Alfredo Martinez, Turfgrass Pathologist, J.B. Workman, Graduate Assistant, Crop and Soil Sciences Department and Clint Waltz, Turfgrass Specialist
This Alert is an excerpt from the publication Identification and Control of Spring Dead Spot
Spring dead spot (SDS) is a persistent and destructive disease of bermudagrass in Georgia. The disease is particularly prevalent and damaging in north Georgia, especially in the Piedmont region. However, SDS can be observed throughout the state after harsh winters and in areas where bermudagrass has been exposed to freezing temperatures for extended periods of time. The disease has also been observed in zoysiagrass, although less frequently.
As turfgrass “greens up,” well-defined circular patches of dead, bleached-out grass are noticeable in affected areas (Figure 1). Non-infected bermudagrass resumes growth, accentuating the infected areas. Sharp edges between dead and healthy grass are observed once turfgrass greens up in spring. (Figure 2).
Roots, rhizomes and stolons are sparse and dark-colored (necrotic) (Figure 3). Leaves become bleached, gray and straw-colored. Recovery from the disease is slow. Because the turfgrass in affected patches is dead, the primary means of recovery occurs by spread of stolons into the patch. Because recovery is dependent on lateral infill of surrounding bermudagrass, symptoms can remain visible well into the
growing season. If not managed properly, these patches may reappear in the same location the following spring along with weed species that may invade the voids. Patches can get larger year after year.
The fungi casuing the disease are active in the fall and spring when cool, moist conditions exist. They do not kill bermudagrass directly; instead, they make turfgrass more susceptible to cold and freezing injury by feeding on roots, rhizomes and stolons.
Spread of these fungi primarily occurs through movement of infected plants or infested soil by equipment, people, animals and running water.
Infection of the turfgrass begins when soil temperatures are less than 70 °F. Typically, in Georgia, infection of susceptible grasses begins in late September or early October and will continue as long as soil temperatures are above 50° F. Fungal growth and plant infection can resume at these temperatures in early spring, coinciding with bermudagrass transitioning from winter dormancy (also referred to as “green up”).
Complete control of SDS in a single growing season is uncommon. It typically takes two to four years of proper cultural management and fungicide applications before acceptable control can be achieved. This has led to SDS becoming one of the more difficult diseases for growers to manage on an annual basis.
The primary cultivars grown and used in Georgia (e.g., Tifway, TifSport, Tifton 10, Celebration, etc.) have shown susceptibility to SDS. However, SDS tolerance has been enhanced through breeding. Most “tolerant” cultivars (e.g., Patriot) may still get the disease but not as severely. In general, cultivars with more cold tolerance have less SDS than non-cold tolerant bermudagrasses. On sites where SDS has been a chronic problem, conversion to a tolerant cultivar is an option for disease management.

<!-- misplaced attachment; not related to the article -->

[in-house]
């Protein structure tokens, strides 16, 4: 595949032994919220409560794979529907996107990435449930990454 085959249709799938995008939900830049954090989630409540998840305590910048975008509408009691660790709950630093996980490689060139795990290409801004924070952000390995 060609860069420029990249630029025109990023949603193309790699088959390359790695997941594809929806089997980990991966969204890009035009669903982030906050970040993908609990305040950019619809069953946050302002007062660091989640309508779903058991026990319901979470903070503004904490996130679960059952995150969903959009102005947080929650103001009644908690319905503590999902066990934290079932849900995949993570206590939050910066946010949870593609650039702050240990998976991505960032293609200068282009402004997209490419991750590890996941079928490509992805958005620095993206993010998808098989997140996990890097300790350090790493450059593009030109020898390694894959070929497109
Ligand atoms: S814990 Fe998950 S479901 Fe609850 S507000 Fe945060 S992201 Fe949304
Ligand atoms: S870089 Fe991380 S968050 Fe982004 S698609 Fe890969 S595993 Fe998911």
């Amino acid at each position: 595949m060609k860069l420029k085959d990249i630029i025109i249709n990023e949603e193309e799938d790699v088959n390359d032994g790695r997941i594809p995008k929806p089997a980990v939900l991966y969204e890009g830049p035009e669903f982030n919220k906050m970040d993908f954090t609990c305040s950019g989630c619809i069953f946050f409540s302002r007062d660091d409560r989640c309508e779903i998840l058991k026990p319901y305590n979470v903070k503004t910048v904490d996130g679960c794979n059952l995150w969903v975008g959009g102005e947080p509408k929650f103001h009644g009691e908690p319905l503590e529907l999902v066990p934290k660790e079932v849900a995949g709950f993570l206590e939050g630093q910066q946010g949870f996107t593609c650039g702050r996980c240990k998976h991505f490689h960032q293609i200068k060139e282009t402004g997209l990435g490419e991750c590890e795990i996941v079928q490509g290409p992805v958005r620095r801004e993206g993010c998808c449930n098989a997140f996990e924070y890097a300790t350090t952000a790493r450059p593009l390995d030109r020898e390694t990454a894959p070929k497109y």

Cultural practices that improve the cold-hardiness of bermudagrass can be particularly effective for managing SDS.
Since high nitrogen levels can reduce the winter hardiness of bermudagrass, apply no more than ½ pound of nitrogen per 1,000 ft2 be after mid-September.
Potassium applications in the fall (September or October) that total 1 pound of K2O per 1,000 ft2 can be helpful in improving the winter hardiness of bermudagrass and thus reduce SDS severity. Potassium applications should be applied based on soil test results.
A neutral to slightly alkaline soil pH can increase SDS severity. Maintain soil pH at 5.8 to 6.2. Use acid-forming fertilizers on sites with near neutral to alkaline pH. Apply iron, manganese and other micronutrients based on soil test results.
Any soil condition that reduces bermudagrass root growth such as compaction, excessive thatch (> ½ in) and poor drainage can also increase the severity of SDS. Core aeration and other practices that reduce soil compaction and encourage the production of new roots can be helpful in managing this disease.
Timing, selection and application of fungicides are important for preventative management of SDS. Research has shown that one application of fungicide in the fall when soil temperatures are between 60° and 80° F provides the best control of SDS. When disease pressure is high, growers may want to make two applications. If a second application is necessary, it should be made four to six weeks after the first application when soil temperatures remain between 60° and 80° F. For complete meteorological information, see GeorgiaWeather.net . For improved results, it is recommended that fungicides be applied at high spray volumes (> 5.0 gal / 1,000 ft2) and/or immediately watered-in.
There have been mixed results from turfgrass managers around the state regarding chemical control of SDS. Those who have seen good results say they spray preventative fungicides that target SDS each year and have been doing so for several years. Therefore, it is important to keep in mind that controlling SDS takes time and control usually cannot be obtained in a single season.
A complete list of fungicides, formulations and product updates for SDS can be found in the annual Georgia Pest Management Handbook and the Turfgrass Pest Control Recommendations for Professionals . Some fungicide options are exclusively for golf course settings. Always check fungicide labels for specific instructions, restrictions, special rates, recommendations, follow-up applications and proper handling.
This article is an excerpt from a more complete publication which can be found here.